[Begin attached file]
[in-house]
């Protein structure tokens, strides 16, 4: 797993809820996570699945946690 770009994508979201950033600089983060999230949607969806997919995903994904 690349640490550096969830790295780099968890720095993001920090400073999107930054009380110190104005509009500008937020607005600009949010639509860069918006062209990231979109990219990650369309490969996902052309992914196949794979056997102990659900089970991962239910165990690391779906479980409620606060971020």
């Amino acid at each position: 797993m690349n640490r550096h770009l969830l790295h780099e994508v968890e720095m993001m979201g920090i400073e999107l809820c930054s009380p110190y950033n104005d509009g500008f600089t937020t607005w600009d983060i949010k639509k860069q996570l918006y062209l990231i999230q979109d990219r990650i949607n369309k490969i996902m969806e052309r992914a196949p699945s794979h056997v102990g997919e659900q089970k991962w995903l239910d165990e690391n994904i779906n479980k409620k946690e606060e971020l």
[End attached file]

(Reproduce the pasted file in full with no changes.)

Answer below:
[in-house]
């Protein structure tokens, strides 16, 4: 797993809820996570699945946690 770009994508979201950033600089983060999230949607969806997919995903994904 690349640490550096969830790295780099968890720095993001920090400073999107930054009380110190104005509009500008937020607005600009949010639509860069918006062209990231979109990219990650369309490969996902052309992914196949794979056997102990659900089970991962239910165990690391779906479980409620606060971020």
């Amino acid at each position: 797993m690349n640490r550096h770009l969830l790295h780099e994508v968890e720095m993001m979201g920090i400073e999107l809820c930054s009380p110190y950033n104005d509009g500008f600089t937020t607005w600009d983060i949010k639509k860069q996570l918006y062209l990231i999230q979109d990219r990650i949607n369309k490969i996902m969806e052309r992914a196949p699945s794979h056997v102990g997919e659900q089970k991962w995903l239910d165990e690391n994904i779906n479980k409620k946690e606060e971020l």